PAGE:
Abstract & Commentary
By Michael H. Crawford, MD, Professor of Medicine, Chief of Cardiology, University of California, San Francisco. Dr. Crawford is on the speaker's bureau for Pfizer. This article originally appeared in the October 2010 issue of Clinical Cardiology Alert. It was peer reviewed by Ethan Weiss, MD.
Source: Wijeysundera DN, et al. Outcomes and processes of care related to preoperative medical consultation. Arch Intern Med. 2010;170:1365-1374.
Patients undergoing major surgery tend to be older individuals with more comorbidities than the general non-surgical population. Thus, preoperative consultations by internal-medicine specialists are often requested by the surgeon or anesthesiologist. Such consultations clearly have a role in defining the risk-benefit ratio of surgery, but their value for altering the outcome of surgery is less well known. Thus, this group from Ontario, Canada, performed a population-based cohort study of patients over age 40 years undergoing major elective non-cardiac surgery, comparing outcomes in those who had preoperative consultations to those who did not. Since it would be expected that consultation patients would have more comorbidities and be at higher risk, a propensity score-matched pairs-cohort was constructed to account for these differences. The association between mortality and hospital stay was evaluated in this matched cohort of 191,852 patients.
Results: In the entire cohort (269,866), 39% underwent consultation, 94% of which were in the outpatient setting. As expected, there were differences between all measured characteristics, between those having a consultation and those not. In the matched cohort, these differences were markedly reduced. Consultation in the matched cohort was associated with higher rates of preoperative testing, use of beta-blockers or statins, and preoperative cardiac interventions. Also, consultation increased 30-day mortality (RR 1.16, 95% CI 1.07-1.25, NNH 516), one-year mortality (RR 1.08, NNH 227), and mean hospital stay (mean difference 0.67 days). As a control, consultation did not affect the incidence of postoperative wound infections. The authors concluded that medical consultation prior to major non-cardiac surgery increases pharmacologic therapy, testing, hospital stay, and mortality.
To those of us who spend a considerable amount of time doing preoperative consultations, this study is sobering. First, let me emphasize that this study does not say that preoperative consultations are worthless. At a minimum, they help define the risks of surgery and, therefore, may prevent some patients from having surgery in which the risk clearly outweighs the potential benefits. This study did not take this into account since the authors only studied patients who had surgery. However, in my experience, the number of patients not cleared for surgery is small (2%). Also, the propensity matching could not be done for about 8% of the patients in this study because their risk was so high, and few did not have consultations. Management of these patients may have been enhanced. However, in total, these two exceptions represent 10% of those undergoing surgery. In addition, propensity matching did not eliminate all the differences between the two groups, so there clearly was some residual confounding. The investigators admit this, but claim their sensitivity analyses suggest this residual confounding is small. Therefore, for the vast majority of preoperative patients, their results are likely to be valid; preoperative consultation increases costs and does not seem to change outcomes.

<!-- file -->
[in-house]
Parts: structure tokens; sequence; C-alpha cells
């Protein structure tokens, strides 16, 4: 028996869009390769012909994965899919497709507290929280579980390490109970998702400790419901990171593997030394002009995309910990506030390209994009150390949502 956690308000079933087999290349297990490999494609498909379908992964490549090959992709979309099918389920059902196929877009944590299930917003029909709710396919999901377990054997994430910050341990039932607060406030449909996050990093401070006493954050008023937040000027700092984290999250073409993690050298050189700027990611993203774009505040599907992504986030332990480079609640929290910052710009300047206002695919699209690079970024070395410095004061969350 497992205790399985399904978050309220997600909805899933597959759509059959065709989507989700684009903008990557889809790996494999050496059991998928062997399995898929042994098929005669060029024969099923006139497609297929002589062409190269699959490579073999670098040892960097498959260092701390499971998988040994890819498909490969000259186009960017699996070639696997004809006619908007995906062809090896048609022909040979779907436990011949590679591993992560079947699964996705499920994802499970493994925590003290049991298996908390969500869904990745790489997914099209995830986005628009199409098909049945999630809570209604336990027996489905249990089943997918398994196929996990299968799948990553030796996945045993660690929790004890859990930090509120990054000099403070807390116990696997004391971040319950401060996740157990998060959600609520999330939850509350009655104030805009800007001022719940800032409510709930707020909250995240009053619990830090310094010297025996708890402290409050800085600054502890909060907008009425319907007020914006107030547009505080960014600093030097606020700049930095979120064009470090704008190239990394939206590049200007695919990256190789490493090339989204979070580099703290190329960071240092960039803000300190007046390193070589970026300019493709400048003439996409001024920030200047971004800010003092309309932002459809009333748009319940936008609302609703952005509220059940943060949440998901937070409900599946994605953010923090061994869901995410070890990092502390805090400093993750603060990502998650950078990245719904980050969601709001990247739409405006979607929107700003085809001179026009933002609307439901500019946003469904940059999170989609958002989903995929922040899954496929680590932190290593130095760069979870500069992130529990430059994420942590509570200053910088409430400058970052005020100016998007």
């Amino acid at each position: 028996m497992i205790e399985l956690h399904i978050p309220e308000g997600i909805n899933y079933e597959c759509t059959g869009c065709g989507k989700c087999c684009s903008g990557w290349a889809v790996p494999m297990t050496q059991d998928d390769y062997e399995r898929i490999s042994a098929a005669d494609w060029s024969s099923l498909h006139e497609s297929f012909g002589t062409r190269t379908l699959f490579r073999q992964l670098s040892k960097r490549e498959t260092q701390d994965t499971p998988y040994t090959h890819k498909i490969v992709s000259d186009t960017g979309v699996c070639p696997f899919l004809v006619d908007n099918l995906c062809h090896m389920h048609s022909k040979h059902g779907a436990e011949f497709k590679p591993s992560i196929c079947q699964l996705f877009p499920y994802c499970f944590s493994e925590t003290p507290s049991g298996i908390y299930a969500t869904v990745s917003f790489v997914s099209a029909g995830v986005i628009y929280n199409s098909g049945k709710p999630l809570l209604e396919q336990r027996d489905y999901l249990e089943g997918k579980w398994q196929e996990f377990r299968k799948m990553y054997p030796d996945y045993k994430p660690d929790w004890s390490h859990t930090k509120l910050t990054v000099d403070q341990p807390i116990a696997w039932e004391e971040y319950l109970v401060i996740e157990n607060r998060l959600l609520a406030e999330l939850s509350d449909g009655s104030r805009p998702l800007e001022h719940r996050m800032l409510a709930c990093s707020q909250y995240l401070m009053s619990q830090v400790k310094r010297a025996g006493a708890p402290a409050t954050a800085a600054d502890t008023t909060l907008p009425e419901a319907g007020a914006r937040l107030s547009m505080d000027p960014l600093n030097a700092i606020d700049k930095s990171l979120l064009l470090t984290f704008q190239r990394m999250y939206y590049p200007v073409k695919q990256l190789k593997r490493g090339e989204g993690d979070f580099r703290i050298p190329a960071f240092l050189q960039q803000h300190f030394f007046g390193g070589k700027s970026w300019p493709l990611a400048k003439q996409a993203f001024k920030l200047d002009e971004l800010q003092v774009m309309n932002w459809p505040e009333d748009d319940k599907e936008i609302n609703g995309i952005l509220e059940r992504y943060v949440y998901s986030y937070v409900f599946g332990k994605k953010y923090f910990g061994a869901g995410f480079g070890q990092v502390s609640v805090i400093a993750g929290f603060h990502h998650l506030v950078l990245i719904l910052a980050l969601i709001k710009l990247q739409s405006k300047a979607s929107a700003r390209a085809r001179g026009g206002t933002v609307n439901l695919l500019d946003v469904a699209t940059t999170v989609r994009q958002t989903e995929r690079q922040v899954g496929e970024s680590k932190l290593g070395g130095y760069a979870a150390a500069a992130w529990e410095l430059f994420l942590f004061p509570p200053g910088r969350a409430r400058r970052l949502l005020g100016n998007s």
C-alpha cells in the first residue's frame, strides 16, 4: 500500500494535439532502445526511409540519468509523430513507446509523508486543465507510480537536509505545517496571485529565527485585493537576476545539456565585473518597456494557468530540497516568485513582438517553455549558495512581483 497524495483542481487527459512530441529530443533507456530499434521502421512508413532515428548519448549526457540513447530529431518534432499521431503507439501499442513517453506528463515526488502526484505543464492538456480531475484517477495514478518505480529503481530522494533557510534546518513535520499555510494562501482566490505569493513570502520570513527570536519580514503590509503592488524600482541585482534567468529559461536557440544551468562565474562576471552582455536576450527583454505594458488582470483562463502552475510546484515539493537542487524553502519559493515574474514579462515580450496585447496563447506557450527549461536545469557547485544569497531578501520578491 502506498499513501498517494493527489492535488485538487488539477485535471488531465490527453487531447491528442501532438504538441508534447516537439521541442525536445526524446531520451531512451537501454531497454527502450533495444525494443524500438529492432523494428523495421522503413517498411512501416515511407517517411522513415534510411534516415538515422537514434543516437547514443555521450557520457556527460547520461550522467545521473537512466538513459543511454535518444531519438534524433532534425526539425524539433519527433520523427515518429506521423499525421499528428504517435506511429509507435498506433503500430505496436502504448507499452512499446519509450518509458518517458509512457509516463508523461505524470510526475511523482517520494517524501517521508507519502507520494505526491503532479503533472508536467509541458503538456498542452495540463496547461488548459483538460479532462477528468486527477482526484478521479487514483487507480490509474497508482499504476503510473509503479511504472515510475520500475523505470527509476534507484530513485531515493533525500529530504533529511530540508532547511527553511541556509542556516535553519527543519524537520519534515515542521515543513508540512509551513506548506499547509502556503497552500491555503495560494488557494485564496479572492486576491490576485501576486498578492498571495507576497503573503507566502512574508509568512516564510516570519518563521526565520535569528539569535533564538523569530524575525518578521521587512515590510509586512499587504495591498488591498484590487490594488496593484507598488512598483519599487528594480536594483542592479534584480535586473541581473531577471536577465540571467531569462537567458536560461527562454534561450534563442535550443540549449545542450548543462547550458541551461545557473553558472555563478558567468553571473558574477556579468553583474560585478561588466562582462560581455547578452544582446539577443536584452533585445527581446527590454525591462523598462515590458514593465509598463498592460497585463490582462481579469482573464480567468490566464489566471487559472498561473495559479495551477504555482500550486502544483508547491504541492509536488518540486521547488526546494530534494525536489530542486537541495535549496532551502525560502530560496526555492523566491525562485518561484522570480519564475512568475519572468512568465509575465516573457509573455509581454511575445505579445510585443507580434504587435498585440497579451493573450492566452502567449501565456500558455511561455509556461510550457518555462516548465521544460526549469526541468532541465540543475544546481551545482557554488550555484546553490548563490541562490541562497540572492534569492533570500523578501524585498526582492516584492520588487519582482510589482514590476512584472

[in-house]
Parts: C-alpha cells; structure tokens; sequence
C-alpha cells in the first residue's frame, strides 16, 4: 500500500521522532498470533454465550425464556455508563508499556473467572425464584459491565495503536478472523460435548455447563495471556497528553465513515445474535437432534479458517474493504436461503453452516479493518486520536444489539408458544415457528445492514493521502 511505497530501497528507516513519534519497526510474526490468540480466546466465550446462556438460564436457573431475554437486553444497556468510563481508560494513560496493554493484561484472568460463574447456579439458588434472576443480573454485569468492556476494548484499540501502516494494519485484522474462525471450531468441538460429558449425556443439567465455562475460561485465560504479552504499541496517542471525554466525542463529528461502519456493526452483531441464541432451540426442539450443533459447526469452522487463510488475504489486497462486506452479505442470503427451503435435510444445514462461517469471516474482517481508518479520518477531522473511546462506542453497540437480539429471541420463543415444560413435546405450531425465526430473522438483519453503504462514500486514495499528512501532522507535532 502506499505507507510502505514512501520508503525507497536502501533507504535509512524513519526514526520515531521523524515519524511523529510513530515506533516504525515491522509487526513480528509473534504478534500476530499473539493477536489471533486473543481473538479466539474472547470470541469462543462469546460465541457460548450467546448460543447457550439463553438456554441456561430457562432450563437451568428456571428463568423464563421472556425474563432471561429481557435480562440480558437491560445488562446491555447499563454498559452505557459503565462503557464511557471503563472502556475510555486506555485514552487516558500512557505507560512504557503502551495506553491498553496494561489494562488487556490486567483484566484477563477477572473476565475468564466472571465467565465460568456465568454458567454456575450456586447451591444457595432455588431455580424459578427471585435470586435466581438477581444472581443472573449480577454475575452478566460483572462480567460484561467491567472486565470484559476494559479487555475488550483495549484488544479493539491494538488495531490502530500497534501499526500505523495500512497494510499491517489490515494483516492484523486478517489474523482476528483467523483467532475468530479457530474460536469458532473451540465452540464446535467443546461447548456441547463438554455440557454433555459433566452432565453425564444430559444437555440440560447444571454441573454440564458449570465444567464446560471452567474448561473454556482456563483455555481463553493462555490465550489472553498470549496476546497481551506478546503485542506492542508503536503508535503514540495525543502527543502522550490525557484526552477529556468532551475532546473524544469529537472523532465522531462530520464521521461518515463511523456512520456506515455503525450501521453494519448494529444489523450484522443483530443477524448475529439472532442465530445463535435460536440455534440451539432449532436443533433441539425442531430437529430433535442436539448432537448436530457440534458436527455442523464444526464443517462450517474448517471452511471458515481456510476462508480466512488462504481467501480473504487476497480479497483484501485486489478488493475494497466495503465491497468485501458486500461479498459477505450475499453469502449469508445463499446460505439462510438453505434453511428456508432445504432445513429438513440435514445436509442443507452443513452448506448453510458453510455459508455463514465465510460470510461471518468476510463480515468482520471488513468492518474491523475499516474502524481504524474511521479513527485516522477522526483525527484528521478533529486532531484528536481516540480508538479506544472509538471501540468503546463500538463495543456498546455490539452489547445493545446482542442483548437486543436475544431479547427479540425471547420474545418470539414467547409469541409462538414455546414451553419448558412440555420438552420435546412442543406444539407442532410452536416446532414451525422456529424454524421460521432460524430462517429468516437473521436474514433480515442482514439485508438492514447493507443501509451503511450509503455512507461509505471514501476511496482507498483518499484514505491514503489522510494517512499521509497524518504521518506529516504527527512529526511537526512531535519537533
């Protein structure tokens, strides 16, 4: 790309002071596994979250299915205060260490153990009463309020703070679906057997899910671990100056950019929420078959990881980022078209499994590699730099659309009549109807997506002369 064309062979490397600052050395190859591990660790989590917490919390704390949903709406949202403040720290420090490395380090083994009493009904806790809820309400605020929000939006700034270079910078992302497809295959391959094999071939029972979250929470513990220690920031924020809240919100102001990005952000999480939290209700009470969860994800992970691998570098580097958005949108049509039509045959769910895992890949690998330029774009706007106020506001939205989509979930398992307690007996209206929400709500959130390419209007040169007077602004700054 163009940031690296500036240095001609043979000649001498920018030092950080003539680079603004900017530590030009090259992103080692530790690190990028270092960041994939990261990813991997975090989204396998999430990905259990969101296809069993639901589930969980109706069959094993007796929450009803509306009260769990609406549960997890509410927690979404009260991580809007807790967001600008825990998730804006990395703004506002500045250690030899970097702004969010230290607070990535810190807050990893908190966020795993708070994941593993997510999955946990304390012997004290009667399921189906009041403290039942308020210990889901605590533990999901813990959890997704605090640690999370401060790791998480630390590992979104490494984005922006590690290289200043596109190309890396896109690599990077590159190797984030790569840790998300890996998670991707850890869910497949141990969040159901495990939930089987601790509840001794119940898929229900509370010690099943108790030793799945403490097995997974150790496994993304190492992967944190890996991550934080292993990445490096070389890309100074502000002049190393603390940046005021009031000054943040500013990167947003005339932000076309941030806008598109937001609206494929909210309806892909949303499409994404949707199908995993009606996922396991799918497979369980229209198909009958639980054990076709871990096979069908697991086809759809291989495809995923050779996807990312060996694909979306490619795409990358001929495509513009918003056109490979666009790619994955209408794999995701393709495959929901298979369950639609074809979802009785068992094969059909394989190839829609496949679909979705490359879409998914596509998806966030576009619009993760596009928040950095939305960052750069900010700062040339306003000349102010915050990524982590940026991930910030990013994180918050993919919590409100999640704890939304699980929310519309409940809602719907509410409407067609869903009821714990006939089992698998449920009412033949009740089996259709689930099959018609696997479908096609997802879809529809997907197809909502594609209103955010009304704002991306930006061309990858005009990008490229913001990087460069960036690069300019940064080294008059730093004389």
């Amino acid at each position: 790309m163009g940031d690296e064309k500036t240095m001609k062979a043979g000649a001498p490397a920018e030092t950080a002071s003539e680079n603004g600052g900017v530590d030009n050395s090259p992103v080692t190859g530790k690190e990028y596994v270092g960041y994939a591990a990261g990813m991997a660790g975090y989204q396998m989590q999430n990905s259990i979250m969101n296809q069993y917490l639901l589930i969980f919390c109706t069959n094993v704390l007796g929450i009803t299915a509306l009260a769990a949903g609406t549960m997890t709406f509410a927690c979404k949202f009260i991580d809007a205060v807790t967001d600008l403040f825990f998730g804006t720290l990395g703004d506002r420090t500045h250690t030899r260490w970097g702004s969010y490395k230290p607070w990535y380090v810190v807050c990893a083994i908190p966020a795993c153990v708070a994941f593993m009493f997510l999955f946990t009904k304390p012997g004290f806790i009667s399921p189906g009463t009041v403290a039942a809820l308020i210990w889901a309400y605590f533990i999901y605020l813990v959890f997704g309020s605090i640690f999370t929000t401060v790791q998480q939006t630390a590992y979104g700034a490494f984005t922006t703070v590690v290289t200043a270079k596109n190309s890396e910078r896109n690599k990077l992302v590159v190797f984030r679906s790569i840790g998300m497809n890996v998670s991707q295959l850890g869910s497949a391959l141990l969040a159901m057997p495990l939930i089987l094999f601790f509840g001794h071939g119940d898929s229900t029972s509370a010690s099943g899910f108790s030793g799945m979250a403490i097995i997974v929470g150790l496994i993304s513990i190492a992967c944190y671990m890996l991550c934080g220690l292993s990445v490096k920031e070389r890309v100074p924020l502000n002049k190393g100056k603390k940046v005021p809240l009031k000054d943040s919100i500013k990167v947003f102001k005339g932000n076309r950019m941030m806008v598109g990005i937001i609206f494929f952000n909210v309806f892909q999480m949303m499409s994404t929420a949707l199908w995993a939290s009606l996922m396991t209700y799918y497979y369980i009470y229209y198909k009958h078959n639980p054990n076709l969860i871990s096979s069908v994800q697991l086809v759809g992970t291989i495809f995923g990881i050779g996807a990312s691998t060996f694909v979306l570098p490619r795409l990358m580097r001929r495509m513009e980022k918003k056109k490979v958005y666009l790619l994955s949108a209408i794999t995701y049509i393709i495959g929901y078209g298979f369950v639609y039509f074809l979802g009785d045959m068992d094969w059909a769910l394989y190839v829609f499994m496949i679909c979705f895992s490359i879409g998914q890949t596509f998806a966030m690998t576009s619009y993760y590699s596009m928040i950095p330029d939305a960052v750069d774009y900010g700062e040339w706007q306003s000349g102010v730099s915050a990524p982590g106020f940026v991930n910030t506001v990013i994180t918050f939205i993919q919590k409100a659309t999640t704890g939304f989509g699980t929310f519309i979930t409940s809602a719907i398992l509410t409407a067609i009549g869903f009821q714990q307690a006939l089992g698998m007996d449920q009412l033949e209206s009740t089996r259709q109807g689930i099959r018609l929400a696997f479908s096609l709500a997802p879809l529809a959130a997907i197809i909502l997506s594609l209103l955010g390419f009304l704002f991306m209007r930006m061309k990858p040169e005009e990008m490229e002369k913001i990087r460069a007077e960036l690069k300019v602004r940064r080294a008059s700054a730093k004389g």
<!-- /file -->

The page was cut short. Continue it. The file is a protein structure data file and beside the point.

Why would mortality worsen with consultation? The authors suggest that this could be due to the increase in tests and therapy observed after consultations. The investigators noted that there was an increase in strokes related to beta-blocker use, which was increased in the consult group. This is consistent with recent data suggesting that perioperative beta-blockers can be harmful, especially if inappropriate hypotension and bradycardia occur. Also, consultation was associated with less epidural anesthesia use, which could increase complications. In addition, consultation was associated with less warfarin and low-molecular-weight heparin use in the first 30 days post-op all factors that could influence mortality.
On the other hand, although statistically significant, the changes in mortality and hospital stay were small and could be accounted for partially by inadequate matching of patients. Also, this is an administrative database study, so details like how many patients had myocardial infarction are not available. This renders the data less useful for analyzing the problem. Finally, once a patient is deemed at higher risk, short of cancelling surgery, there are not a lot of things to do to improve his/her risk that are proven effective. Variations in anesthesia technique and beta-blockers are frequently employed, but have little supporting data. Other approaches have even less supporting evidence. It may be that the best we can do is to do no harm. Resist the temptation to test and do procedures of dubious value in the perioperative setting. The best rule of thumb is to not do anything that the patient does not need anyway, regardless of surgery.